Museum Blog

ExoMars Targets March 2016 Launch Window

Posted 9/22/2015 12:09 AM by Kim Evans | Comments


Schiaparelli --  Large.jpg

Schiaparelli separating from Trace Gas Orbiter.

A problem recently discovered in two sensors in the propulsion system of the entry, descent and landing demonstrator module has prompted the recommendation to move the launch of the ExoMars 2016 mission, initially foreseen in January, to March, still within the launch window of early 2016.

ExoMars is a joint endeavor between ESA and Russia’s Roscosmos space agency. The recommendation was made in full coordination between the two agencies and will be finally endorsed by a joint steering board on 24 September.

The Schiaparelli module will prove key technologies to demonstrate Europe’s capability to make a controlled landing on Mars.

The 600 kg Schiaparelli will ride to Mars on the Trace Gas Orbiter, which will subsequently enter orbit around the Red Planet to begin its five-year mission of studying atmospheric gases potentially linked to present-day biological or geological activity.

Schiaparelli will separate from the orbiter three days before they reach Mars, entering the atmosphere at 21 000 km/h. Following aerobraking in the upper atmosphere and a parachute phase, a liquid-propellant thruster system will brake the module to less than 5 km/h at a height of about 2 m above the surface.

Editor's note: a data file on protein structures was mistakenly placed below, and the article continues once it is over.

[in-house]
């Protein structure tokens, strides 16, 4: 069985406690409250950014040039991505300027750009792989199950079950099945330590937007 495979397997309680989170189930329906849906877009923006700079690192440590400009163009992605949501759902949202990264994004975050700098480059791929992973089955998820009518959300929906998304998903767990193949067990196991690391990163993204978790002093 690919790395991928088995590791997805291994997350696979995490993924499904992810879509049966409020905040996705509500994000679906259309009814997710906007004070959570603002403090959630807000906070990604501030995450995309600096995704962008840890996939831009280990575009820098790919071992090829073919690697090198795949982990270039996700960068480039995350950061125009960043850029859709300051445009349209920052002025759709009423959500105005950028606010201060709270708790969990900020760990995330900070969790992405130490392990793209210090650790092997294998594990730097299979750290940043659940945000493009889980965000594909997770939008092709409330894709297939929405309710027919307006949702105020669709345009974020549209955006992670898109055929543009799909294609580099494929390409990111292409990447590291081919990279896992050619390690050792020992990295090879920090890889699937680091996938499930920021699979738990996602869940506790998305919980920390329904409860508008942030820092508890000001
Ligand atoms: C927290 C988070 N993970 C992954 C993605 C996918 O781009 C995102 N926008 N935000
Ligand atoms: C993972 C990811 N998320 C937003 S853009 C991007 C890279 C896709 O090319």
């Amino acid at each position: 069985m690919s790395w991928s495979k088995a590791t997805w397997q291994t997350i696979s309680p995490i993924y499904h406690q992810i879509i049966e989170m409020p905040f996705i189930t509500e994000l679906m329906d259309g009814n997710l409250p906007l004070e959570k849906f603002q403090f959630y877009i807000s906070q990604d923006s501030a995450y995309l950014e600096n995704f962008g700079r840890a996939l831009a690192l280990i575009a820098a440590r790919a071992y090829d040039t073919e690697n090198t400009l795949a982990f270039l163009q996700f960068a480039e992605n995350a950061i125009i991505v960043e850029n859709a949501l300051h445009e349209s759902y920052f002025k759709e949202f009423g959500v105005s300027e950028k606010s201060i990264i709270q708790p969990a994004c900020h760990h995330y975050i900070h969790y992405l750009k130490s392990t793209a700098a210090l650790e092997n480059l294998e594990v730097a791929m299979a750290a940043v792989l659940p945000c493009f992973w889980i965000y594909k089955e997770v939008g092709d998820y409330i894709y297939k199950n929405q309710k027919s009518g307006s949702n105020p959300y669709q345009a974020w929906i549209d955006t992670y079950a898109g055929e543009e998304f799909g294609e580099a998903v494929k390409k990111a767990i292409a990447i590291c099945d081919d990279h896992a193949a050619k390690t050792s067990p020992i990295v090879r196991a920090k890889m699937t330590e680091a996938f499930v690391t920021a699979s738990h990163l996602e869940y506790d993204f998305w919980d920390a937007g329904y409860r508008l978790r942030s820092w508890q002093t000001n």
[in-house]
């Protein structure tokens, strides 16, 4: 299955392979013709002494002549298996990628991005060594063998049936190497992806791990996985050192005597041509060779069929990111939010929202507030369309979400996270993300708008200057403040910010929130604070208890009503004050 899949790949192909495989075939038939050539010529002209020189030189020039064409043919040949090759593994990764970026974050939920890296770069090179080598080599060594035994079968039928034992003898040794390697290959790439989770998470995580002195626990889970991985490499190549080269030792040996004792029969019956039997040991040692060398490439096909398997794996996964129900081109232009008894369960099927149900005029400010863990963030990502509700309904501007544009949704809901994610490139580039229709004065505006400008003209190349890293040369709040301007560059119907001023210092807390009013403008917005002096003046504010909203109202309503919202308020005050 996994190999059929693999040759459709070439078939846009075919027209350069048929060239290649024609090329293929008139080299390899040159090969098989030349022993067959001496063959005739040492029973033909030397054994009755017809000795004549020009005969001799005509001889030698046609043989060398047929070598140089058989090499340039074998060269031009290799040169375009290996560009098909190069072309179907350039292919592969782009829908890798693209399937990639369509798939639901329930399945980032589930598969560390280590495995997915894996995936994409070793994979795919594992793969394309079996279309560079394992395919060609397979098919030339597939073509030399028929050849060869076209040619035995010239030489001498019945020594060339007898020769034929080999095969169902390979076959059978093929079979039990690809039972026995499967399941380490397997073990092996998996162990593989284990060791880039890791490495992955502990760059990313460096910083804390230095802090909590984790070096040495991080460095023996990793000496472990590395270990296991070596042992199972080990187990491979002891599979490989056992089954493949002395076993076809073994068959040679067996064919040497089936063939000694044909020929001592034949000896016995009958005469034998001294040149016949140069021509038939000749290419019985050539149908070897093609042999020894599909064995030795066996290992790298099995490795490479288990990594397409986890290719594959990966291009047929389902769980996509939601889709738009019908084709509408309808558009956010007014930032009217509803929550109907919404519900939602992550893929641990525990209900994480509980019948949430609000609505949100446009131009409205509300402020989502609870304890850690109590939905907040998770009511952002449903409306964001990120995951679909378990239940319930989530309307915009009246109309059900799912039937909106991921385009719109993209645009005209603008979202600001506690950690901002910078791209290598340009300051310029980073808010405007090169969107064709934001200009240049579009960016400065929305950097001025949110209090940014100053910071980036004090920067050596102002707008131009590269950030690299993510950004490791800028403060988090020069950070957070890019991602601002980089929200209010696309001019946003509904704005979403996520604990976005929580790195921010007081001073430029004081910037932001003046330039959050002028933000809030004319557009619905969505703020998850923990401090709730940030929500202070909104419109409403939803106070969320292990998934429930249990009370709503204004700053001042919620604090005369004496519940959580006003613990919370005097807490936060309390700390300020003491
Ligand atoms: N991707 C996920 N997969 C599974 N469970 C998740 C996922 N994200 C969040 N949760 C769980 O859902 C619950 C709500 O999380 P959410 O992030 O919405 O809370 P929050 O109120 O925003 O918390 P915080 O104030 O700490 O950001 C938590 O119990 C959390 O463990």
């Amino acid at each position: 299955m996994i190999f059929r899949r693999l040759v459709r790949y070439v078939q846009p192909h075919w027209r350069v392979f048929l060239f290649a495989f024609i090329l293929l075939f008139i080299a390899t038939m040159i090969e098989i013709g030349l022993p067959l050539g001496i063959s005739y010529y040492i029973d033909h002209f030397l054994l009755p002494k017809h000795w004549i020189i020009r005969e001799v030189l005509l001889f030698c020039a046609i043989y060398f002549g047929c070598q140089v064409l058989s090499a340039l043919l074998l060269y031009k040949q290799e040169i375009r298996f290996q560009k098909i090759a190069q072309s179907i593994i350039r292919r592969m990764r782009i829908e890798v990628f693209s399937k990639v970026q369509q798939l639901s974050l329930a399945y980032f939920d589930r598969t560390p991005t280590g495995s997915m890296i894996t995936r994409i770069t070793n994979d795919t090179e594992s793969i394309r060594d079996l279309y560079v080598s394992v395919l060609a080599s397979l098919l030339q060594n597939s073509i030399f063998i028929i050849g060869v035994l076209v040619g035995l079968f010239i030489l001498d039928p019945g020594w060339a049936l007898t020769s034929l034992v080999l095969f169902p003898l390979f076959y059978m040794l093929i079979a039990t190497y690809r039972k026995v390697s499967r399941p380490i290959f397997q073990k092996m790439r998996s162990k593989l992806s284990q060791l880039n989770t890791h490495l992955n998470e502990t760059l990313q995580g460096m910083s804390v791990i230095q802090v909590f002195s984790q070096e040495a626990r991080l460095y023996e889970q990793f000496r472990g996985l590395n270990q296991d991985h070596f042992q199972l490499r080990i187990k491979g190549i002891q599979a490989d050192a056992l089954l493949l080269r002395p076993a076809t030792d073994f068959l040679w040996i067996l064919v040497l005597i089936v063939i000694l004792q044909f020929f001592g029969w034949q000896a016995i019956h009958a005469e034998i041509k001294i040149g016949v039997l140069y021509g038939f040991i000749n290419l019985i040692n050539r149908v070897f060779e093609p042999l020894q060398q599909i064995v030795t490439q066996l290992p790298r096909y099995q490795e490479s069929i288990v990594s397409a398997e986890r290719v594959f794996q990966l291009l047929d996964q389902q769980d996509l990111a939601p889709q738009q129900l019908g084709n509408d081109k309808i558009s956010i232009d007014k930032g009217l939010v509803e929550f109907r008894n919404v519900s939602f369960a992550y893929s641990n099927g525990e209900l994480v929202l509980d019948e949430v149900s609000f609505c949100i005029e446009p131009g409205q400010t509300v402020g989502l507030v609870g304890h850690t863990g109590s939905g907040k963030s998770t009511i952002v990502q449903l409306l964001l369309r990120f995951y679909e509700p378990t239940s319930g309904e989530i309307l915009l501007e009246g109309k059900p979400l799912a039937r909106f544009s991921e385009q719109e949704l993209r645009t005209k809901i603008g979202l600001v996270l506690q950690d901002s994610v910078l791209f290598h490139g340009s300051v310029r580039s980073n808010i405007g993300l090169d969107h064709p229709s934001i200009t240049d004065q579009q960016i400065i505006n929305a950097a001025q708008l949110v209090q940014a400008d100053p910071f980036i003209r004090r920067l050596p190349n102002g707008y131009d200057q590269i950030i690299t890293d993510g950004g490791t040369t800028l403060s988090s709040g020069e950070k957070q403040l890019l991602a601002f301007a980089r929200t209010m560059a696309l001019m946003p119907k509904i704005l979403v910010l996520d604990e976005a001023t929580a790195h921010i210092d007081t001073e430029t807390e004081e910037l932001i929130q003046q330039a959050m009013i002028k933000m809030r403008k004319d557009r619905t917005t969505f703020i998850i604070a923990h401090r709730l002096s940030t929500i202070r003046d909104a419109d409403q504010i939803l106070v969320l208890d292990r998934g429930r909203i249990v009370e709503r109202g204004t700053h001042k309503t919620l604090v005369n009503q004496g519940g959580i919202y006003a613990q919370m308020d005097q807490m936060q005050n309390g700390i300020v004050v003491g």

However, a defect was recently found in two pressure transducers mounted in the propulsion system.

“A failure in the production process of the pressure transducers has been identified and this leads to concerns about leakage, which represents a major risk to a successful landing on Mars,” says Don McCoy, ESA ExoMars Project Manager.

“ESA has decided not to accept this risk and to remove both units from the landing module, the knock-on effect being that we can no longer maintain the January 2016 launch window and will instead move to the back-up launch window in March.

In order to meet the new launch window, the decision was made to remove the parts, rather than replace them.

The later window is open 14–25 March and, thanks to the relative orbital positions of Earth and Mars, the mission will still arrive at Mars in October, just as if launched in January.

A set of scientific sensors on Schiaparelli will collect data on the atmosphere during the entry and descent, and its instruments will perform local environment measurements at the landing site.

However, because Schiaparelli is primarily aimed at demonstrating technologies needed for landing in preparation for future missions, the scientific phase is limited: the module is planned to operate on the surface for only a short time, powered by batteries.

Schiaparelli will remain a target for future laser ranging studies, as it carries a reflector designed for this purpose.

The Trace Gas Orbiter, along with other ESA and NASA missions already orbiting Mars, will provide communications support from Schiaparelli during descent and on the surface, relaying the data back to Earth.

Subsequently, the orbiter will begin its program of extensive scientific observations, while also acting as a data relay for future missions. These include ExoMars 2018, which will see a rover and an instrumented platform on the surface.

Both ExoMars missions will be launched on Russian Proton rockets from Baikonur in Kazakhstan.

Source: ESA




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